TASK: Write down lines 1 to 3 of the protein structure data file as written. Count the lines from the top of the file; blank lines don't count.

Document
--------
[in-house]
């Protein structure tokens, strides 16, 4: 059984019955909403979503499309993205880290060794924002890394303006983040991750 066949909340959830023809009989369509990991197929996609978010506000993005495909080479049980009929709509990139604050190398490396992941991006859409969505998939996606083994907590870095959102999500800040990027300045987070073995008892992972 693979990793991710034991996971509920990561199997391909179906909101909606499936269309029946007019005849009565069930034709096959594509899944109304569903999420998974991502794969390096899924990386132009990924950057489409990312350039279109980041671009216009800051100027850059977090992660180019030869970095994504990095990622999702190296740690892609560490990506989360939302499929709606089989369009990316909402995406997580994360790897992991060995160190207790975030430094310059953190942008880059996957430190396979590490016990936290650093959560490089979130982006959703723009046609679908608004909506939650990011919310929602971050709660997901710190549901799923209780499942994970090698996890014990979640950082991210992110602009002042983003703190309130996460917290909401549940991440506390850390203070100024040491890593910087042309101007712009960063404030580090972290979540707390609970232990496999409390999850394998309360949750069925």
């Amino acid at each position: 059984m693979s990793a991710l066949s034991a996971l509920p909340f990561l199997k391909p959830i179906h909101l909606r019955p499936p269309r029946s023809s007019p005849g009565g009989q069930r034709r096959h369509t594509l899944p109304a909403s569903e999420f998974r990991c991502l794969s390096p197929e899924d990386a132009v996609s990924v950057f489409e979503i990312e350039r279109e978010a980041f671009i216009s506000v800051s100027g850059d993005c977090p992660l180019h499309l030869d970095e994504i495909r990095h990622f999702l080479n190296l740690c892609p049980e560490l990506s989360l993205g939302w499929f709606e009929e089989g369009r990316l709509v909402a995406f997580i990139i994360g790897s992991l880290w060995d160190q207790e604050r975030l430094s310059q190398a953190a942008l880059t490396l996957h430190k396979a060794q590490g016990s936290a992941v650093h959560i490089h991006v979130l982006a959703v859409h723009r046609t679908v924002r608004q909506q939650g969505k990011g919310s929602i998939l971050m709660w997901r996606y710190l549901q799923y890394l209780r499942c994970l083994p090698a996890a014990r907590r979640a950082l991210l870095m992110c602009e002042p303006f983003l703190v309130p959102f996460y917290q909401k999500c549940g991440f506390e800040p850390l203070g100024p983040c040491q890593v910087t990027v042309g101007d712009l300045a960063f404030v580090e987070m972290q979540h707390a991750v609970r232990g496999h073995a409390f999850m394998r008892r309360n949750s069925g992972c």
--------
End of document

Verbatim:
[in-house]
């Protein structure tokens, strides 16, 4: 059984019955909403979503499309993205880290060794924002890394303006983040991750 066949909340959830023809009989369509990991197929996609978010506000993005495909080479049980009929709509990139604050190398490396992941991006859409969505998939996606083994907590870095959102999500800040990027300045987070073995008892992972 693979990793991710034991996971509920990561199997391909179906909101909606499936269309029946007019005849009565069930034709096959594509899944109304569903999420998974991502794969390096899924990386132009990924950057489409990312350039279109980041671009216009800051100027850059977090992660180019030869970095994504990095990622999702190296740690892609560490990506989360939302499929709606089989369009990316909402995406997580994360790897992991060995160190207790975030430094310059953190942008880059996957430190396979590490016990936290650093959560490089979130982006959703723009046609679908608004909506939650990011919310929602971050709660997901710190549901799923209780499942994970090698996890014990979640950082991210992110602009002042983003703190309130996460917290909401549940991440506390850390203070100024040491890593910087042309101007712009960063404030580090972290979540707390609970232990496999409390999850394998309360949750069925």
């Amino acid at each position: 059984m693979s990793a991710l066949s034991a996971l509920p909340f990561l199997k391909p959830i179906h909101l909606r019955p499936p269309r029946s023809s007019p005849g009565g009989q069930r034709r096959h369509t594509l899944p109304a909403s569903e999420f998974r990991c991502l794969s390096p197929e899924d990386a132009v996609s990924v950057f489409e979503i990312e350039r279109e978010a980041f671009i216009s506000v800051s100027g850059d993005c977090p992660l180019h499309l030869d970095e994504i495909r990095h990622f999702l080479n190296l740690c892609p049980e560490l990506s989360l993205g939302w499929f709606e009929e089989g369009r990316l709509v909402a995406f997580i990139i994360g790897s992991l880290w060995d160190q207790e604050r975030l430094s310059q190398a953190a942008l880059t490396l996957h430190k396979a060794q590490g016990s936290a992941v650093h959560i490089h991006v979130l982006a959703v859409h723009r046609t679908v924002r608004q909506q939650g969505k990011g919310s929602i998939l971050m709660w997901r996606y710190l549901q799923y890394l209780r499942c994970l083994p090698a996890a014990r907590r979640a950082l991210l870095m992110c602009e002042p303006f983003l703190v309130p959102f996460y917290q909401k999500c549940g991440f506390e800040p850390l203070g100024p983040c040491q890593v910087t990027v042309g101007d712009l300045a960063f404030v580090e987070m972290q979540h707390a991750v609970r232990g496999h073995a409390f999850m394998r008892r309360n949750s069925g992972c």